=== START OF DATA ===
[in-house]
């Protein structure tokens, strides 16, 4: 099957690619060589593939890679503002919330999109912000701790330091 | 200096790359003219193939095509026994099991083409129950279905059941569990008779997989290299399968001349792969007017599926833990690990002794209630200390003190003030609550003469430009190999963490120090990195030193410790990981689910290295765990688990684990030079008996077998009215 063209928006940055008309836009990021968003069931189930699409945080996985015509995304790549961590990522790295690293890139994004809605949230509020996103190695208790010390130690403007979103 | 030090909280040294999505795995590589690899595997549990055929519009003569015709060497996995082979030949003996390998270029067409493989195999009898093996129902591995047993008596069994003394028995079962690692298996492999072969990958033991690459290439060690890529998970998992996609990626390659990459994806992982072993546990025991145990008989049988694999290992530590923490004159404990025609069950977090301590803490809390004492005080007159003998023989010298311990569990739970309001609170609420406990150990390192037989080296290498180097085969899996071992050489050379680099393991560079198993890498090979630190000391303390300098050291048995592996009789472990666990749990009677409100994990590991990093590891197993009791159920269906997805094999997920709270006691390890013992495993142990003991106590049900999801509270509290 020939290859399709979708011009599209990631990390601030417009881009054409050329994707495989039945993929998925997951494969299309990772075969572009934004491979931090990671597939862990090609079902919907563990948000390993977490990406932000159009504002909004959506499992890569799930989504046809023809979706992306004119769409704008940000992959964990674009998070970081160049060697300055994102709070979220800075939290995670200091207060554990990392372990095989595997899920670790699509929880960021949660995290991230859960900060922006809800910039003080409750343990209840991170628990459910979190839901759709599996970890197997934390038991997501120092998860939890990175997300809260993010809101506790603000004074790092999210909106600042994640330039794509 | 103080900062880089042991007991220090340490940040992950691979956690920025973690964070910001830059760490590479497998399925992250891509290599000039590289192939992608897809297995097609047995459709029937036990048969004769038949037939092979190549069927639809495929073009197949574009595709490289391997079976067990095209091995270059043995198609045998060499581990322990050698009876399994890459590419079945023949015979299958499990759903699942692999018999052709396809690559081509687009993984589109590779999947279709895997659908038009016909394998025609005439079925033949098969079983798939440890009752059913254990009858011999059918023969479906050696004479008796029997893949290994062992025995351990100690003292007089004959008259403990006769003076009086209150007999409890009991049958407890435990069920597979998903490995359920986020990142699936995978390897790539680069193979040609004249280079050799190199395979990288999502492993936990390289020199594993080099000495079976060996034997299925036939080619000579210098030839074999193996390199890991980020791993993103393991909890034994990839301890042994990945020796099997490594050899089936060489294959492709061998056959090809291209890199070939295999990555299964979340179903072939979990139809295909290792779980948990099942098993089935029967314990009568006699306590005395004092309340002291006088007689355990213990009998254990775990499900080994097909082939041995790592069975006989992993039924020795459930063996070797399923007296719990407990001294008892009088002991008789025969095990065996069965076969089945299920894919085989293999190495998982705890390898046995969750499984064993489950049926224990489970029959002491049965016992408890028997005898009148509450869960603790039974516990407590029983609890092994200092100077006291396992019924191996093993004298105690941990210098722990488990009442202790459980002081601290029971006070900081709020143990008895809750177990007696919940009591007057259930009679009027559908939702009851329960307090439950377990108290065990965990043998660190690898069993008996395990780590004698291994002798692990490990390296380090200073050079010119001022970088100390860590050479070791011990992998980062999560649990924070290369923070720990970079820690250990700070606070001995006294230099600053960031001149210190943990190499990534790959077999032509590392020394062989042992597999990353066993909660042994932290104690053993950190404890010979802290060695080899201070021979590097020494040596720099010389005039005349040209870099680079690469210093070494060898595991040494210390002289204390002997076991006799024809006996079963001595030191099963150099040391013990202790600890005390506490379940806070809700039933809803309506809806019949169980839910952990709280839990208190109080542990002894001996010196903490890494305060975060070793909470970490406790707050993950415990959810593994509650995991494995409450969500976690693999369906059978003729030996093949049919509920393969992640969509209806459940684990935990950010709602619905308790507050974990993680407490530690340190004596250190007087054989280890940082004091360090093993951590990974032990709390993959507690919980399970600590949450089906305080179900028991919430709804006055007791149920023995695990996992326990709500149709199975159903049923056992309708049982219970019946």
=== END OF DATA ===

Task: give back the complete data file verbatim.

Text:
[in-house]
């Protein structure tokens, strides 16, 4: 099957690619060589593939890679503002919330999109912000701790330091 | 200096790359003219193939095509026994099991083409129950279905059941569990008779997989290299399968001349792969007017599926833990690990002794209630200390003190003030609550003469430009190999963490120090990195030193410790990981689910290295765990688990684990030079008996077998009215 063209928006940055008309836009990021968003069931189930699409945080996985015509995304790549961590990522790295690293890139994004809605949230509020996103190695208790010390130690403007979103 | 030090909280040294999505795995590589690899595997549990055929519009003569015709060497996995082979030949003996390998270029067409493989195999009898093996129902591995047993008596069994003394028995079962690692298996492999072969990958033991690459290439060690890529998970998992996609990626390659990459994806992982072993546990025991145990008989049988694999290992530590923490004159404990025609069950977090301590803490809390004492005080007159003998023989010298311990569990739970309001609170609420406990150990390192037989080296290498180097085969899996071992050489050379680099393991560079198993890498090979630190000391303390300098050291048995592996009789472990666990749990009677409100994990590991990093590891197993009791159920269906997805094999997920709270006691390890013992495993142990003991106590049900999801509270509290 020939290859399709979708011009599209990631990390601030417009881009054409050329994707495989039945993929998925997951494969299309990772075969572009934004491979931090990671597939862990090609079902919907563990948000390993977490990406932000159009504002909004959506499992890569799930989504046809023809979706992306004119769409704008940000992959964990674009998070970081160049060697300055994102709070979220800075939290995670200091207060554990990392372990095989595997899920670790699509929880960021949660995290991230859960900060922006809800910039003080409750343990209840991170628990459910979190839901759709599996970890197997934390038991997501120092998860939890990175997300809260993010809101506790603000004074790092999210909106600042994640330039794509 | 103080900062880089042991007991220090340490940040992950691979956690920025973690964070910001830059760490590479497998399925992250891509290599000039590289192939992608897809297995097609047995459709029937036990048969004769038949037939092979190549069927639809495929073009197949574009595709490289391997079976067990095209091995270059043995198609045998060499581990322990050698009876399994890459590419079945023949015979299958499990759903699942692999018999052709396809690559081509687009993984589109590779999947279709895997659908038009016909394998025609005439079925033949098969079983798939440890009752059913254990009858011999059918023969479906050696004479008796029997893949290994062992025995351990100690003292007089004959008259403990006769003076009086209150007999409890009991049958407890435990069920597979998903490995359920986020990142699936995978390897790539680069193979040609004249280079050799190199395979990288999502492993936990390289020199594993080099000495079976060996034997299925036939080619000579210098030839074999193996390199890991980020791993993103393991909890034994990839301890042994990945020796099997490594050899089936060489294959492709061998056959090809291209890199070939295999990555299964979340179903072939979990139809295909290792779980948990099942098993089935029967314990009568006699306590005395004092309340002291006088007689355990213990009998254990775990499900080994097909082939041995790592069975006989992993039924020795459930063996070797399923007296719990407990001294008892009088002991008789025969095990065996069965076969089945299920894919085989293999190495998982705890390898046995969750499984064993489950049926224990489970029959002491049965016992408890028997005898009148509450869960603790039974516990407590029983609890092994200092100077006291396992019924191996093993004298105690941990210098722990488990009442202790459980002081601290029971006070900081709020143990008895809750177990007696919940009591007057259930009679009027559908939702009851329960307090439950377990108290065990965990043998660190690898069993008996395990780590004698291994002798692990490990390296380090200073050079010119001022970088100390860590050479070791011990992998980062999560649990924070290369923070720990970079820690250990700070606070001995006294230099600053960031001149210190943990190499990534790959077999032509590392020394062989042992597999990353066993909660042994932290104690053993950190404890010979802290060695080899201070021979590097020494040596720099010389005039005349040209870099680079690469210093070494060898595991040494210390002289204390002997076991006799024809006996079963001595030191099963150099040391013990202790600890005390506490379940806070809700039933809803309506809806019949169980839910952990709280839990208190109080542990002894001996010196903490890494305060975060070793909470970490406790707050993950415990959810593994509650995991494995409450969500976690693999369906059978003729030996093949049919509920393969992640969509209806459940684990935990950010709602619905308790507050974990993680407490530690340190004596250190007087054989280890940082004091360090093993951590990974032990709390993959507690919980399970600590949450089906305080179900028991919430709804006055007791149920023995695990996992326990709500149709199975159903049923056992309708049982219970019946």